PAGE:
HELSINKI, Finland — Fur obviously has a place in fashion. Just take a look at the most recent runway shows in the world’s major fashion capitals. More than 70 percent of the latest autumn/winter and haute couture season collections featured fur. Fur designs have been booming at retail too. Simply put, designers want to use it and consumers want to buy it. If that is not a clear barometer, then I don’t know what is.
Fur has had a place as a fabric for clothing since the very beginning of mankind. In the early days, the use of fur was a question of survival against the harsh elements, but through time, it has evolved into a luxury-driven fashion item.
Even today, there is something unique about the effect fur has on anybody who comes into contact with it — the designer who uses it, the consumer who buys it and even the anti-fur lobby that fights to abolish it. This tactile, three-dimensional material touches us all deeply and evokes great passion and creativity.
Having worked in the fur sector for almost 20 years, I never stop wondering why the discussion about fur has to be a black and white issue with no middle ground. In related luxury industries, it is possible to have a more nuanced view on the raw materials that go into the final products.
In the jewellery business, for example, there is an understanding that “blood diamonds” from conflict areas are not to be used. In the luxury confectionary business, cocoa from countries that use child workers for harvesting is completely off limits. But we do not hear anyone arguing that diamonds or chocolate should be banned altogether.
Maybe the simple truth is that the anti-fur organisations adapt the “all fur is bad” strategy because it is an easily understood message from a propaganda point of view.
Designers that use fur have a responsibility to ensure that the type of fur chosen lives up to the ethical and environmental demands of the modern luxury consumer. The challenge is to identify the types of fur, the sources and the production methods that live up to this kind of scrutiny.
As a fur auction company that works hand-in-hand with leading fashion designers, Saga Furs saw this development coming a long time ago. We act as the bridge between the fur breeding and fashion sectors, providing a flow of innovative design ideas. We understood the need to promote a new kind of luxury fur that could live up to growing ethical demands through certification, traceability and sustainability.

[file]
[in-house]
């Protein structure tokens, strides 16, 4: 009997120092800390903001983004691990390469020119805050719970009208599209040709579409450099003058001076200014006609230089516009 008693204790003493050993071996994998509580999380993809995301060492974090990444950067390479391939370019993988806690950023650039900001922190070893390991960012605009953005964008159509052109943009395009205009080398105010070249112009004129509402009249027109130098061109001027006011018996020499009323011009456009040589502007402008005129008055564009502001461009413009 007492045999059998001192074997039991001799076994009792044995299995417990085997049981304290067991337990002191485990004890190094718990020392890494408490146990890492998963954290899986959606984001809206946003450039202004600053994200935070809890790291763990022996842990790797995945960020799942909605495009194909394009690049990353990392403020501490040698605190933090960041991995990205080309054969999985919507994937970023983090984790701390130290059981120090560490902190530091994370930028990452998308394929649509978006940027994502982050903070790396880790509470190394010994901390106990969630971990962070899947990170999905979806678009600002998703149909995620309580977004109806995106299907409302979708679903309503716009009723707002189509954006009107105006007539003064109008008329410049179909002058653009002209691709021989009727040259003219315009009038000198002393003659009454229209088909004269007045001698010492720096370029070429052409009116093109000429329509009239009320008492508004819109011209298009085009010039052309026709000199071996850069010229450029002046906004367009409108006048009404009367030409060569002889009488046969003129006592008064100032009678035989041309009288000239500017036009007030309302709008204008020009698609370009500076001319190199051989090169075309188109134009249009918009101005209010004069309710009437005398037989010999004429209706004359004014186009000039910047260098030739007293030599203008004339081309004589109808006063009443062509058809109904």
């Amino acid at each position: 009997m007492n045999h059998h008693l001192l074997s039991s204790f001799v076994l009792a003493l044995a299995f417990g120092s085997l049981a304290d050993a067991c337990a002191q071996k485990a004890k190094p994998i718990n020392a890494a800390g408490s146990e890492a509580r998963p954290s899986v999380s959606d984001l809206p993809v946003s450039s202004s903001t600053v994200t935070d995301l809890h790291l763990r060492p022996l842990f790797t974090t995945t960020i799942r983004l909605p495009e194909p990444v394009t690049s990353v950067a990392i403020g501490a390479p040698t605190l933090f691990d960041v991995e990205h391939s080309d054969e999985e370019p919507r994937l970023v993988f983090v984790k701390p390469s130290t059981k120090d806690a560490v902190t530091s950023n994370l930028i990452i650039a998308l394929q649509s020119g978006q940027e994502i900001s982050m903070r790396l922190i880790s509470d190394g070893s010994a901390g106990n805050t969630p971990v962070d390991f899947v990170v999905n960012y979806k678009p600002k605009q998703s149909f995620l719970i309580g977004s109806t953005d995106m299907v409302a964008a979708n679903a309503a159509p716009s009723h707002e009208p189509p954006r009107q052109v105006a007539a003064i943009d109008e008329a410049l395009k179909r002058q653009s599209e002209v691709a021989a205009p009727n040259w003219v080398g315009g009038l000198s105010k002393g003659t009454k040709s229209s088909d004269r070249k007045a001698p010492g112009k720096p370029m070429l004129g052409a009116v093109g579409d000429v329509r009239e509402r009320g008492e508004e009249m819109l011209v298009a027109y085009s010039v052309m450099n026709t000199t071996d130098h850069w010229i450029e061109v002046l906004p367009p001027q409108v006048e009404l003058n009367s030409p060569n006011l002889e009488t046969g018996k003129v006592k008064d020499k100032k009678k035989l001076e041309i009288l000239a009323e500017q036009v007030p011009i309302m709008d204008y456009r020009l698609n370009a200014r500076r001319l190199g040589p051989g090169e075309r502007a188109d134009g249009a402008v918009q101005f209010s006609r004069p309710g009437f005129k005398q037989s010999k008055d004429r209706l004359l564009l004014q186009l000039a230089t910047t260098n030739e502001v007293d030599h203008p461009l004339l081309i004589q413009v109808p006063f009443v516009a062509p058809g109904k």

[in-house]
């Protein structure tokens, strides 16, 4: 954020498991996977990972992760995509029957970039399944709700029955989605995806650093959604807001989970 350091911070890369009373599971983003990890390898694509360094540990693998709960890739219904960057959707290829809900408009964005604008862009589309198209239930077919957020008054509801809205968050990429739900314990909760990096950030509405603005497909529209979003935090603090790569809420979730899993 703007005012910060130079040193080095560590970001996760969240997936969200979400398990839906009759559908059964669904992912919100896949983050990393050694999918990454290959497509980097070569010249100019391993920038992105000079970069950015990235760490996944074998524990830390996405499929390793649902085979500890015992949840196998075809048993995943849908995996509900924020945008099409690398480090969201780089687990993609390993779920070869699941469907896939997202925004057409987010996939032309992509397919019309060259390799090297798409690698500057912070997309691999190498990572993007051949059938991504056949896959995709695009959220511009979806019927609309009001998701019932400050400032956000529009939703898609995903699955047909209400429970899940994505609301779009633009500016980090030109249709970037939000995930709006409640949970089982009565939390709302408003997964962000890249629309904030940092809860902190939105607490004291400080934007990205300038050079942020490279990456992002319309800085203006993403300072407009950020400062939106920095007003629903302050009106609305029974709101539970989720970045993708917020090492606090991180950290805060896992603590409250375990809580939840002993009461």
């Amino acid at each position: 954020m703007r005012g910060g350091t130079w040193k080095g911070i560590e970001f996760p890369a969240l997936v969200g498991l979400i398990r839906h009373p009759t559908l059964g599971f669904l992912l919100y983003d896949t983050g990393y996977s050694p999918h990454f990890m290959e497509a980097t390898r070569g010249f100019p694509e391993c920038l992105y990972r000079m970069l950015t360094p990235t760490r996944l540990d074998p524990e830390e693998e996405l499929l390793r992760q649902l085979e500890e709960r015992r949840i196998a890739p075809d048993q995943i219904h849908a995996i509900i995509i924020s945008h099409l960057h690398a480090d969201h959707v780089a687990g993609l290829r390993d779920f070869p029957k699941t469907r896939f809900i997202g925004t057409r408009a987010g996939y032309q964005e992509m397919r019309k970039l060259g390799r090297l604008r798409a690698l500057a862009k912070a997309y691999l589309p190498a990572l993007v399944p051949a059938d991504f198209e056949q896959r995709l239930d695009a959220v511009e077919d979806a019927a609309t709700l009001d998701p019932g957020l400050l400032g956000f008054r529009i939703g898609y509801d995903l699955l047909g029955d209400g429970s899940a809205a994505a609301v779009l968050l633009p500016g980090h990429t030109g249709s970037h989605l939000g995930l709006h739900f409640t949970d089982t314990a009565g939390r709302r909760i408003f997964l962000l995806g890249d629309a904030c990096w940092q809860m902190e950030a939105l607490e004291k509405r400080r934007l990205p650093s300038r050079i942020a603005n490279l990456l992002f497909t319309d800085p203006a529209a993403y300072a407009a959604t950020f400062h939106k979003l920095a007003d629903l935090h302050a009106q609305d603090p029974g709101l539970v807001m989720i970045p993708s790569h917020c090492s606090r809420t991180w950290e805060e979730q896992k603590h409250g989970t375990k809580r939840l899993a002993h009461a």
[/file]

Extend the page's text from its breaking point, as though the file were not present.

The Saga Furs business is based on a fur farming tradition that goes back more than 100 years in the Nordic countries, built on tremendous passion and know-how. We offer mink, fox and Finnraccoon from European farms that are regulated by EU and national legislation.
Fur farming is actually the most regulated animal use industry in Europe — but our farm certification programme requires fur farms to go beyond national animal welfare standards, with advanced animal health and welfare, breeding conditions, food maintenance, farm hygiene, record keeping and environmental management. Certified farms are regularly inspected by independent outside auditors.
We use a traceability system that tracks the skins throughout the supply chain, making it possible to know which farms produced the skins in which products. Because the production chain is transparent, fashion retailers can cross-check their fur suppliers and identify the farms that are supplying them. Some leading luxury fashion brands even conduct spot checks on the farms themselves.
We also have a very strong sustainability profile. The animal feed is made of fish not fit for human consumption, fish by-products and waste from the food industry. We are working towards an organic way of processing the raw pelts, by developing new chemical-free processes.
Since launching these initiatives, we have received enthusiastic feedback from some of the world’s leading fashion companies. This makes it clear: the fur product of the future must meet certification, traceability and sustainability standards.
By pairing responsible fur sourcing, a heritage of craftsmanship and modern innovation, one has the makings of a business that will thrive in the future. We have not yet reached the boundaries of quality, creativity and excellence in fur design.
In conclusion, fur certainly does have a place in fashion — not just any fur, but that made with the best possible animal welfare, as documented through certification and traceability systems.
By working with products and processes that live up to the fashion industry’s demands for responsible practices and minimise the environmental impact of the material, fur will continue to move forward as a luxurious and relevant material in the years to come.
Jan Erik Carlson is the director of marketing for Saga Furs, a global fur auction house with headquarters in Finland.
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